A sweetheart, Corey Taylor doesn’t know what it’s like to struggle or have to steal the things you want. Pill looks at his wealthy family and because he’s always had, she feels she can’t explain her past to him without judgment. They’ve only been married six months and they have long left the honeymoon phase. The two find themselves in battle after battle about money, intimacy and the past. Enrolled in their church’s Marriage Maintenance class, Pill and Corey soon find themselves in one-on-one counseling with their first lady. Is their marriage doomed? Or will they be able to heal, forgive and trust?
“Taylor Made” written by Sherryle Kiser Jackson is an awesome read! I was in love from page one. Engrossing is the way the story deals with marriage, introduces God, healthy natural hair, the importance of finances, love, family and forgiveness. I also appreciate that the lessons are lessons that can be used to assist in your own marriage.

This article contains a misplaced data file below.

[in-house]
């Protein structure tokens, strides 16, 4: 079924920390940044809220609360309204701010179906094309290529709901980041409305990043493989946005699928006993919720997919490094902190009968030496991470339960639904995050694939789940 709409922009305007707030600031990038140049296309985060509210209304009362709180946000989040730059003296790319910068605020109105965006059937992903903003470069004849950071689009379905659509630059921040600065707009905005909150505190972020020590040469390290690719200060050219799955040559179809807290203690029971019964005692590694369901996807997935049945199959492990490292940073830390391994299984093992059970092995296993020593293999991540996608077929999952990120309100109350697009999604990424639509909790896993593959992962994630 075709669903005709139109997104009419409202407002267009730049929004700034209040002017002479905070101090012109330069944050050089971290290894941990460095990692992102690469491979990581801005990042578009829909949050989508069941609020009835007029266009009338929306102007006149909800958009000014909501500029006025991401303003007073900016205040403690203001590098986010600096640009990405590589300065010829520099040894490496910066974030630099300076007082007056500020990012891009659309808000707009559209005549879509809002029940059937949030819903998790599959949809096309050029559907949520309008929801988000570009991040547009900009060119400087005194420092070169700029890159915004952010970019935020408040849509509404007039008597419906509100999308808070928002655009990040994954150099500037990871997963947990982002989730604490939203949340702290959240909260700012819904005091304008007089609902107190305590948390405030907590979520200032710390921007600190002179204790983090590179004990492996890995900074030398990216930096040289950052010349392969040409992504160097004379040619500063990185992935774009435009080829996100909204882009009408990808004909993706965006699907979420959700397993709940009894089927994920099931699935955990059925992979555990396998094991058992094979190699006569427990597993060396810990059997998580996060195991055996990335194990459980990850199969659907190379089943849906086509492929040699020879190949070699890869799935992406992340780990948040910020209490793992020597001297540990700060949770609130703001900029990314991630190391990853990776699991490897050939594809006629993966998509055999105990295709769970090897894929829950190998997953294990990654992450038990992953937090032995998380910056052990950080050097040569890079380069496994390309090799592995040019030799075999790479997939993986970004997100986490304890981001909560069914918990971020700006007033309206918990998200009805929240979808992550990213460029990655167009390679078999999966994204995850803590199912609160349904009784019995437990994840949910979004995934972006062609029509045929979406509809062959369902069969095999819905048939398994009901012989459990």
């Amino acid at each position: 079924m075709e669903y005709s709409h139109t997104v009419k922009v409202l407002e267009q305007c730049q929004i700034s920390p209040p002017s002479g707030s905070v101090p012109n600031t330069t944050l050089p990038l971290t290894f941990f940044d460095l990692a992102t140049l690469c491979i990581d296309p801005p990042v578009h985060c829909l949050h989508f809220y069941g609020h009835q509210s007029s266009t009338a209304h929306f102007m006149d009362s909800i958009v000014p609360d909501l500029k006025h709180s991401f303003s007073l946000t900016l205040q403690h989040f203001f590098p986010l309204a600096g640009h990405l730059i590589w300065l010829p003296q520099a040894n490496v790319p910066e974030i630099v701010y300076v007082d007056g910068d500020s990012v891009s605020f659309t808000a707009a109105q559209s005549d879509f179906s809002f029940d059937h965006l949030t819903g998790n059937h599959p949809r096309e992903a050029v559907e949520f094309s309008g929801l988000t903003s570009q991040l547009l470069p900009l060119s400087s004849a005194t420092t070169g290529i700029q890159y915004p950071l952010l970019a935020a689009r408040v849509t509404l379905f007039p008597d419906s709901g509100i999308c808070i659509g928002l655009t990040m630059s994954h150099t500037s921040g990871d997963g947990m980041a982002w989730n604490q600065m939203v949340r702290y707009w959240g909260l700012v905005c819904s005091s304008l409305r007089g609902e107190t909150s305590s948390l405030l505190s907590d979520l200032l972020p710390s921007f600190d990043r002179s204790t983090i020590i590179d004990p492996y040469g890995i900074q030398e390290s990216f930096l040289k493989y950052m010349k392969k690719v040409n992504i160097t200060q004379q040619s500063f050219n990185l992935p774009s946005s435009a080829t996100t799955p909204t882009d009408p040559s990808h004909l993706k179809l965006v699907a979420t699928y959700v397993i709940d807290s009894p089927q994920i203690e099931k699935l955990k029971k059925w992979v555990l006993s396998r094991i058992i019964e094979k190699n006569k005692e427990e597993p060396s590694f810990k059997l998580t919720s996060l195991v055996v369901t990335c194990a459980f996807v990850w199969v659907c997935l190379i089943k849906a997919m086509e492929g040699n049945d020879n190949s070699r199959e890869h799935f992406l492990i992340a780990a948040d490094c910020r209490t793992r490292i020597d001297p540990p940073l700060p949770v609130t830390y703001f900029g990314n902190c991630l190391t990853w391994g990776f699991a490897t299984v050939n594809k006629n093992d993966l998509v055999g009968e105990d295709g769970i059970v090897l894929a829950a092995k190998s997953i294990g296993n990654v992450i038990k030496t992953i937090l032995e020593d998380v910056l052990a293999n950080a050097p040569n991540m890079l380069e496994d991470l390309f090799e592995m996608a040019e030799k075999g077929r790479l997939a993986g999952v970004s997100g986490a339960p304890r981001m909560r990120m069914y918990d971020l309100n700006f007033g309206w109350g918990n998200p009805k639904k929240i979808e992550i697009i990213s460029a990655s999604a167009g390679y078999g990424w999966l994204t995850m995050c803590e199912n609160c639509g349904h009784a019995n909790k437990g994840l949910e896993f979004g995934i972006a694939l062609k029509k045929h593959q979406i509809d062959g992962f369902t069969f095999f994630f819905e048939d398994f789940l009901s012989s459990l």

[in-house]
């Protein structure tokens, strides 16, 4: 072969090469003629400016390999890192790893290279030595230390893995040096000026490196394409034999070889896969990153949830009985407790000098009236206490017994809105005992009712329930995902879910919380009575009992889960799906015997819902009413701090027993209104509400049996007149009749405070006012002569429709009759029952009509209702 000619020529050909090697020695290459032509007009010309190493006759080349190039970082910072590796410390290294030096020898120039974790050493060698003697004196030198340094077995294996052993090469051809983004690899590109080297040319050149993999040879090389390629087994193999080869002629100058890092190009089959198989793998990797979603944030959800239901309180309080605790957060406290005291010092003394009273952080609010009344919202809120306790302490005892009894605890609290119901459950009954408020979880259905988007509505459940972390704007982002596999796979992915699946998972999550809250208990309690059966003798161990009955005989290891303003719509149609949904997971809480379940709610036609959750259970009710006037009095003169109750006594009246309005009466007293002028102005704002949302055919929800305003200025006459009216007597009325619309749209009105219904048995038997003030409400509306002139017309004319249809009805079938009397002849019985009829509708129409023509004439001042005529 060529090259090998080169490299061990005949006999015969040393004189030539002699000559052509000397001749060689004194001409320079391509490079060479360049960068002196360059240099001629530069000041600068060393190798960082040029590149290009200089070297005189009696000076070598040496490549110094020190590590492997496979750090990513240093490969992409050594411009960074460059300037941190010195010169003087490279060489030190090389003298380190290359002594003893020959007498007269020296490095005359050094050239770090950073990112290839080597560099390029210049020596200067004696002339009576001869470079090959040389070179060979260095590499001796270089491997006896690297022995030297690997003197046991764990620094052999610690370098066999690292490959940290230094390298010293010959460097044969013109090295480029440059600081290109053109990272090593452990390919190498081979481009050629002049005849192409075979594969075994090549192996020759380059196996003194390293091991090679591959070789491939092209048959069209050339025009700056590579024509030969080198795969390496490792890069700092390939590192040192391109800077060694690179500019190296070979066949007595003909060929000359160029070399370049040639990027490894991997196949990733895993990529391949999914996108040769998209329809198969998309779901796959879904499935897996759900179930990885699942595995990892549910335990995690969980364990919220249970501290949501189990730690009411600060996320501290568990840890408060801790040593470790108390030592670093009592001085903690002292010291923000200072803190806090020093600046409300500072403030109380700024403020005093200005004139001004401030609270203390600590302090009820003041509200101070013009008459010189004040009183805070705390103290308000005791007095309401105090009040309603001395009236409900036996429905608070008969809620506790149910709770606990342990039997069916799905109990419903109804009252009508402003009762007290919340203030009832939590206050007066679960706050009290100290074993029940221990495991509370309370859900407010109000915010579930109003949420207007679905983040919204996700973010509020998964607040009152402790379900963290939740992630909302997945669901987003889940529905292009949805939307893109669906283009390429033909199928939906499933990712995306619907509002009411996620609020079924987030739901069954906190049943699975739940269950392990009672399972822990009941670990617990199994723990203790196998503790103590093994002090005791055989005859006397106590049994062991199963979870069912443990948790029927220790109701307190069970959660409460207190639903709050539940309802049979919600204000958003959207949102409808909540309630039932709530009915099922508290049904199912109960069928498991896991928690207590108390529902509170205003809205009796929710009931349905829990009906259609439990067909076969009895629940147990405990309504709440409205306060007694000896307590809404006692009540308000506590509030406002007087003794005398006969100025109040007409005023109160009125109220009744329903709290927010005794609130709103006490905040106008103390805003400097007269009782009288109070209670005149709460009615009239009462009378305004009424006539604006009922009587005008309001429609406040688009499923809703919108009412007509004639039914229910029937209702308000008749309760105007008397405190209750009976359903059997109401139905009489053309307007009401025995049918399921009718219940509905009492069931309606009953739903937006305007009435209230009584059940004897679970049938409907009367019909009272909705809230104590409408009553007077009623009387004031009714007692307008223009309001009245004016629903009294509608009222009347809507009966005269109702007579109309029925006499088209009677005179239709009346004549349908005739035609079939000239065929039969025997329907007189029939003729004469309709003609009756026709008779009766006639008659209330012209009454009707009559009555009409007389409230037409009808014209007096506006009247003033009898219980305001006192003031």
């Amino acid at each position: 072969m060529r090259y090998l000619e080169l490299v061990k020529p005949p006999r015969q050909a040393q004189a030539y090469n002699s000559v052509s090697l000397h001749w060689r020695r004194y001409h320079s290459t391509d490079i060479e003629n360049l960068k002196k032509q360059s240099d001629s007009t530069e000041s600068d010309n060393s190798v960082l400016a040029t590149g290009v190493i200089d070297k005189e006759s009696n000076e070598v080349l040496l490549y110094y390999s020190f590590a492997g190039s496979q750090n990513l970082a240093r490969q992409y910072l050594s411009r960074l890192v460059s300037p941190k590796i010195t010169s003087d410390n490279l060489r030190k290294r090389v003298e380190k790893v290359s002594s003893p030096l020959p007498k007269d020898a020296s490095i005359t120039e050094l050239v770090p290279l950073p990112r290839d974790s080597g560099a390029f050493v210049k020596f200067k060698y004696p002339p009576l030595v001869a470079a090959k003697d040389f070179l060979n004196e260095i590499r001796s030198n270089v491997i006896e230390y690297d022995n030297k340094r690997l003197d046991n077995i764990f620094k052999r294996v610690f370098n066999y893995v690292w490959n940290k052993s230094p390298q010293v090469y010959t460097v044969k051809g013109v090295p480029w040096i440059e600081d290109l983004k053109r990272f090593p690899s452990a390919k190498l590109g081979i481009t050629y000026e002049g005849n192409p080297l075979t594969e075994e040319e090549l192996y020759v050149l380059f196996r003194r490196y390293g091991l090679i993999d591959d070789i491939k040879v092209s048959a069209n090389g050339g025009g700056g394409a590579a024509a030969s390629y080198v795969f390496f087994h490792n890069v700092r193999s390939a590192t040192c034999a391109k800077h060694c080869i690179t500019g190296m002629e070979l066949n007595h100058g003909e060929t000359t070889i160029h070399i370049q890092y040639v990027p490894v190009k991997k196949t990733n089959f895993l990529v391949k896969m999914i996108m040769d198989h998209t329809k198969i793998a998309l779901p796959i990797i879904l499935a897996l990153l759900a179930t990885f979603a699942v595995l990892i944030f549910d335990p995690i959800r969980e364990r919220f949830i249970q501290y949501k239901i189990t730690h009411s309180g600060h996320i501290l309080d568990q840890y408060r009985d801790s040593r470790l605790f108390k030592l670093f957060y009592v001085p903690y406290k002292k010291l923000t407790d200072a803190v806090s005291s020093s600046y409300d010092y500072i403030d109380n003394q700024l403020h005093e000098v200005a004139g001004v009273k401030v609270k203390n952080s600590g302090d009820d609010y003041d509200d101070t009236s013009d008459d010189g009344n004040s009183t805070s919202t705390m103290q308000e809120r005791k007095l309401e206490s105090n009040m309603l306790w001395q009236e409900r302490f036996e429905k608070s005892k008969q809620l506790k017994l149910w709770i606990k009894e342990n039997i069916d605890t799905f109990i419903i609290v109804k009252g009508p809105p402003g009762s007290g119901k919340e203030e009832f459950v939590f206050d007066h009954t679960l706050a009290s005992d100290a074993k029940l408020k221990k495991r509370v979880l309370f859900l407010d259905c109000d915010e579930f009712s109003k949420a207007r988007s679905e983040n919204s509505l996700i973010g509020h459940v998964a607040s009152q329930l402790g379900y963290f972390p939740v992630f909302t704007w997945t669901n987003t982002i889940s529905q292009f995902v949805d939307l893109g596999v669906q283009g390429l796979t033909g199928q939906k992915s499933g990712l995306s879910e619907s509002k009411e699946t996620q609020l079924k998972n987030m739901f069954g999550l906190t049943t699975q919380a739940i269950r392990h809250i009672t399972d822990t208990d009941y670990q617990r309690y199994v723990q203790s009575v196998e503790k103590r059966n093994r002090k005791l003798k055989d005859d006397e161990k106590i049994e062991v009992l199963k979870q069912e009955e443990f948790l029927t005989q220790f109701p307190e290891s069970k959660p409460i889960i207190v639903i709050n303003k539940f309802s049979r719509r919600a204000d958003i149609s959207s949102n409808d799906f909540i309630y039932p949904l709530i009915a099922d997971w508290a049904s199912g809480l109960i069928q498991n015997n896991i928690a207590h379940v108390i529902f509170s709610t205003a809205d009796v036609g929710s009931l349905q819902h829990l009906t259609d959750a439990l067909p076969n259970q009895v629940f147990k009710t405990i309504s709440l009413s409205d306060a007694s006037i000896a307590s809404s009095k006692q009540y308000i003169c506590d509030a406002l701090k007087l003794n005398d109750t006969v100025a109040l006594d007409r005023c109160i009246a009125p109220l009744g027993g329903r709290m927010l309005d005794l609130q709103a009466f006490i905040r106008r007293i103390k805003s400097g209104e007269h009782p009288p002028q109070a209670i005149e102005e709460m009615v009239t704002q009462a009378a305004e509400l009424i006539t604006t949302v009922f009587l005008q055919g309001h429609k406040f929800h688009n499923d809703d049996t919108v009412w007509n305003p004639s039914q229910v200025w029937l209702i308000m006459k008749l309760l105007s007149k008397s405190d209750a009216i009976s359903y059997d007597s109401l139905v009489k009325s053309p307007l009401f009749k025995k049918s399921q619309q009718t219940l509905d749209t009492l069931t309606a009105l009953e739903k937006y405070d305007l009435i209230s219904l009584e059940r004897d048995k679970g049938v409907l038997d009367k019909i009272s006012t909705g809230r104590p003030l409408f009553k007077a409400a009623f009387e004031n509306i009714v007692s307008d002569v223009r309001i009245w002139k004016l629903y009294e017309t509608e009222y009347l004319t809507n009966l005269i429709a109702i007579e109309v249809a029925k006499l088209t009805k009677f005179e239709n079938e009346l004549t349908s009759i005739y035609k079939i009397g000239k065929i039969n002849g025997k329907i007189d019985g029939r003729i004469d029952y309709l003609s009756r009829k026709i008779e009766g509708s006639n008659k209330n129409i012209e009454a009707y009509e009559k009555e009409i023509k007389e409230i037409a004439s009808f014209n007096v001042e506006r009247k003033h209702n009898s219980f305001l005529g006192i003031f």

Readers who’ve enjoyed “Taylor Made” should also check out “Wife 101” by A’ndrea Wilson, as both books deal with classes on before and after marriage. This is definitely a book that I can see recommending to others and I’m looking forward to reading more from this author soon.
I LOVE THIS BOOK!
Reviewed by: Crystal
Posted March 10, 2012
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'Taylor Made' personifies a Christian couple struggling to survive their first year of marriage in a secular world. Sherryle Kiser Jackson creates the main characters Pamela and Corey Taylor with multidimensionality and sass, like the characters Savannah, Bernadine, Robin, and Gloria in 'Waiting to Exhale' and then 15 years later in 'Getting to Happy' by Terry McMillan. Jackson takes you through a range of emotion where you will hold your breath; you will exhale and get to a happy place, in a 'Taylor Made' fashion.
Shopping to Pamela is like heroine to a fiend—a habit her salary as a hair stylist can’t support; a habit her husband Corey is tired of supporting. As the power struggle ensues, Pamela refuses his many sexual advances during the infancy of their marriage and pushes Corey further away. Because of her trip-like ways, she earns the nickname, "Pill" from her mother. But as Pill contemplates her next shopping fix, Corey looks to a female co-worker as medication for his marriage blues.